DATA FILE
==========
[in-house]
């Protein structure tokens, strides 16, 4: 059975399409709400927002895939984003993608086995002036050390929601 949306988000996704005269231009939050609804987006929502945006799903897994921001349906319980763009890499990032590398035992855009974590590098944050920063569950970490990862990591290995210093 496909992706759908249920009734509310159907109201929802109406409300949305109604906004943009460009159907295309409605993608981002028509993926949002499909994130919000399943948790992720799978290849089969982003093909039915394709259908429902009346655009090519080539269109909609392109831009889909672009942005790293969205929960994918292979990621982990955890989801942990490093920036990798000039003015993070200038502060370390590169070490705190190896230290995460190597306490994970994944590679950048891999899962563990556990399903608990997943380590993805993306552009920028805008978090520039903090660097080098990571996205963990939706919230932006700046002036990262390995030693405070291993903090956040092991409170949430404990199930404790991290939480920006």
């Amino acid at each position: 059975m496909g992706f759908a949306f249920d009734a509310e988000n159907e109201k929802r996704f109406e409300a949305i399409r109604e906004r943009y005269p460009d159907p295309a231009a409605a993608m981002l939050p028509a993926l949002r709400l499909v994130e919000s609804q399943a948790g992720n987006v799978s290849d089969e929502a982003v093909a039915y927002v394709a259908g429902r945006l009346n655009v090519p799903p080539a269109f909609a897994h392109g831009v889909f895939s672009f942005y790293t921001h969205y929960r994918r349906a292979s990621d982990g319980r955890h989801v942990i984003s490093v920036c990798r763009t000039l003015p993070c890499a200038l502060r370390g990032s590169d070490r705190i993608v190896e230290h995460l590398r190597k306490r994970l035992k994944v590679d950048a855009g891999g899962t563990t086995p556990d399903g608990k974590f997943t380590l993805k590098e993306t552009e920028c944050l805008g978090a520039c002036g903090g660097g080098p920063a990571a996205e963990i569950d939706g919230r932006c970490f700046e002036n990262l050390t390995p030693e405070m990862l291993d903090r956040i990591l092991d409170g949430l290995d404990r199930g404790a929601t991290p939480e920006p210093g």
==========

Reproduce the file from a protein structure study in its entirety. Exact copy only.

[in-house]
């Protein structure tokens, strides 16, 4: 059975399409709400927002895939984003993608086995002036050390929601 949306988000996704005269231009939050609804987006929502945006799903897994921001349906319980763009890499990032590398035992855009974590590098944050920063569950970490990862990591290995210093 496909992706759908249920009734509310159907109201929802109406409300949305109604906004943009460009159907295309409605993608981002028509993926949002499909994130919000399943948790992720799978290849089969982003093909039915394709259908429902009346655009090519080539269109909609392109831009889909672009942005790293969205929960994918292979990621982990955890989801942990490093920036990798000039003015993070200038502060370390590169070490705190190896230290995460190597306490994970994944590679950048891999899962563990556990399903608990997943380590993805993306552009920028805008978090520039903090660097080098990571996205963990939706919230932006700046002036990262390995030693405070291993903090956040092991409170949430404990199930404790991290939480920006």
């Amino acid at each position: 059975m496909g992706f759908a949306f249920d009734a509310e988000n159907e109201k929802r996704f109406e409300a949305i399409r109604e906004r943009y005269p460009d159907p295309a231009a409605a993608m981002l939050p028509a993926l949002r709400l499909v994130e919000s609804q399943a948790g992720n987006v799978s290849d089969e929502a982003v093909a039915y927002v394709a259908g429902r945006l009346n655009v090519p799903p080539a269109f909609a897994h392109g831009v889909f895939s672009f942005y790293t921001h969205y929960r994918r349906a292979s990621d982990g319980r955890h989801v942990i984003s490093v920036c990798r763009t000039l003015p993070c890499a200038l502060r370390g990032s590169d070490r705190i993608v190896e230290h995460l590398r190597k306490r994970l035992k994944v590679d950048a855009g891999g899962t563990t086995p556990d399903g608990k974590f997943t380590l993805k590098e993306t552009e920028c944050l805008g978090a520039c002036g903090g660097g080098p920063a990571a996205e963990i569950d939706g919230r932006c970490f700046e002036n990262l050390t390995p030693e405070m990862l291993d903090r956040i990591l092991d409170g949430l290995d404990r199930g404790a929601t991290p939480e920006p210093g």